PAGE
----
Electricity onstage generated chemistry offstage—Carlos proposed to Cindy during a July 2010 concert, and they married in December. Looking ahead, they will collaborate artistically as well, on projects that will no doubt reflect their shared passion for improvisation, and belief in the transcendent nature of music. “To me, music is completely spiritual, it’s the way you connect with your higher self, with the universe,” says Cindy. “It’s also a way to share light with millions of people. They don’t need to speak your language, have your beliefs, or be in the same place you are. The music speaks, it channels good energy, and makes a difference in people’s lives. Carlos and I are both conscious of doing that.”
On her own, Cindy is continuing to develop the heady jazz-rock fusion that she drives so powerfully on 2010’s Another Lifetime. The tour de force album is a tribute to her mentor, the legendary drummer Tony Williams, and features reimaginings of eight songs from his seminal ’70s group Lifetime, as well as three original tracks by Cindy. In its review, All About Jazz wrote, “Blackman's sonic explorations take jazz-rock beyond where the late drummer envisioned it when he was putting heads to bed with guitarist John McLaughlin, bassist Jack Bruce and organist Larry Young…Jazz-rock as performed by Williams, and now Blackman, is very much alive and well.” The Guardian (U.K.) review called it “a firebreathing session,” adding “the mad-axeman guitar and boneshaking drumming this style invites is certainly present…but Blackman balances it with tonal splashes of abstract colour.”
“I loved everything about Tony’s playing. He changed the sound of music several times with different tunings and configurations, and innovated with every limb,” says Cindy—who first met Williams in her teens when he did a clinic at the drum shop near her home in Connecticut. “His attitude and bravado behind the kit was incredible, and his technique was impeccable.” Another Lifetime was recorded on both coasts, with New York sessions featuring Mike Clarke, Doug Carn, and Benny Reitveld accompanying Cindy, and L.A. sessions including Vernon Reid, Patrice Rushen, Joe Lovano, and David Santos. Going forward, Cindy is planning to incorporate more of a vocal element into her music.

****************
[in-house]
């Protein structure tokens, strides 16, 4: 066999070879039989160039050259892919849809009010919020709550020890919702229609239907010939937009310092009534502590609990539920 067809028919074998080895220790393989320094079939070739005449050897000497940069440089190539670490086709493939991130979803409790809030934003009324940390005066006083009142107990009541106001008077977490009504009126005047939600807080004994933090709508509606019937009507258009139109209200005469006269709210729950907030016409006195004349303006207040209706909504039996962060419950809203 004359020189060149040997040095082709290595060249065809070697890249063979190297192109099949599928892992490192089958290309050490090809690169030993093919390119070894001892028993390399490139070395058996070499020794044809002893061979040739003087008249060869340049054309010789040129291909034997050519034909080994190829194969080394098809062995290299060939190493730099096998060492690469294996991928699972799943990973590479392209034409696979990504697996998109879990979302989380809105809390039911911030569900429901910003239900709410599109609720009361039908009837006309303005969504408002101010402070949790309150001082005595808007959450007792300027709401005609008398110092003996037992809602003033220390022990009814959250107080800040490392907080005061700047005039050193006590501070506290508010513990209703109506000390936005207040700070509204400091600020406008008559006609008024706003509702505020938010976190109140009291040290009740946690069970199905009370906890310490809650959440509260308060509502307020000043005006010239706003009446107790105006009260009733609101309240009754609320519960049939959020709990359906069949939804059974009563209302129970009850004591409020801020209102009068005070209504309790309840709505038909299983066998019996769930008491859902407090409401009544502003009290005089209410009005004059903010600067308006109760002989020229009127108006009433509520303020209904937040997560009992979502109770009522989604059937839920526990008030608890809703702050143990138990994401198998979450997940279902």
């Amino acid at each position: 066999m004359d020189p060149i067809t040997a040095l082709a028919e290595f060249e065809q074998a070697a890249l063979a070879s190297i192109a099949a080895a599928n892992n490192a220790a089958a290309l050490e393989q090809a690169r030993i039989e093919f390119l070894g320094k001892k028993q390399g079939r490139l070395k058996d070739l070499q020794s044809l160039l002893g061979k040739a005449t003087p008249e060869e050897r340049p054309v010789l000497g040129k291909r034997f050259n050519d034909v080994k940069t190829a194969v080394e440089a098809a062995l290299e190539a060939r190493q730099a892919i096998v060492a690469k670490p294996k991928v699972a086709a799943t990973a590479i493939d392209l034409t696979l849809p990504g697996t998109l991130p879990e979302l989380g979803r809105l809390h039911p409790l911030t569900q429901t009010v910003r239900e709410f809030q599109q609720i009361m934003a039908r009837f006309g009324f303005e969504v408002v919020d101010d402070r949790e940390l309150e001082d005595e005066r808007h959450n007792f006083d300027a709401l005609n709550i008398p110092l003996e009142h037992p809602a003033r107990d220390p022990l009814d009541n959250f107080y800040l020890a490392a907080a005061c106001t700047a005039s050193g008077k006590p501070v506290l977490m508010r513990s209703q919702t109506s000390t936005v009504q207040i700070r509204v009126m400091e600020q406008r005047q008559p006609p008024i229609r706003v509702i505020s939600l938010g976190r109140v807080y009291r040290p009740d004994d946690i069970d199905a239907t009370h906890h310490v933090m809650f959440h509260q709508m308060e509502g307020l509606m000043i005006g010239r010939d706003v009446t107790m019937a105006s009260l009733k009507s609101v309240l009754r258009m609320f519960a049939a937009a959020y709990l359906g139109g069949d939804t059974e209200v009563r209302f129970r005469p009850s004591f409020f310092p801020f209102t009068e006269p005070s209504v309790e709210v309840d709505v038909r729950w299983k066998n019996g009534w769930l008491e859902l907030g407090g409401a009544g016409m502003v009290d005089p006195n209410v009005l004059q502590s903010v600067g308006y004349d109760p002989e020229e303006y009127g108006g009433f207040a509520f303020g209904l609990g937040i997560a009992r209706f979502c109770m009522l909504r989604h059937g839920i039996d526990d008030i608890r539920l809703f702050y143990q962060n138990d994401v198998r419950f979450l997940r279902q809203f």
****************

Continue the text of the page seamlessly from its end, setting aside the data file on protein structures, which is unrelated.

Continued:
Cindy remembers first asking for drums when she was about five or six—“My mom says I was born hitting things and making rhythms,” she says. She graduated from a toy drum kit to her first professional one at age 13, and went on to play in her high school band. She was living in New York just a few years later. Cindy took advantage of abundant opportunities to see legendary drummers perform live, including Max Roach, Al Foster, Jack DeJohnette, Roy Haynes, and Art Blakey, who became another of her major influences and mentors. Outside of the jazz realm, other greats she admires include Clyde Stubblefield (James Brown), John Bonham (Led Zeppelin), and Mitch Mitchell (Jimi Hendrix).
Her recording career began in the late ’80s, and she has released albums with an acoustic ensemble—the Cindy Blackman quartet—as well as with her electric outfit. One she cites as among her favorites is 2000’s Works On Canvas. “I like where the band was at that point, our sound was becoming really cohesive,” she says. The review in Jazz Times noted that the album, “proceeds like an impressionistic suite in which she not only functions as the main rhythmic engine of the music, but also a magnificent colorist…Works on Canvas is an amazing portrait of one of this generation's most colorful drummers.”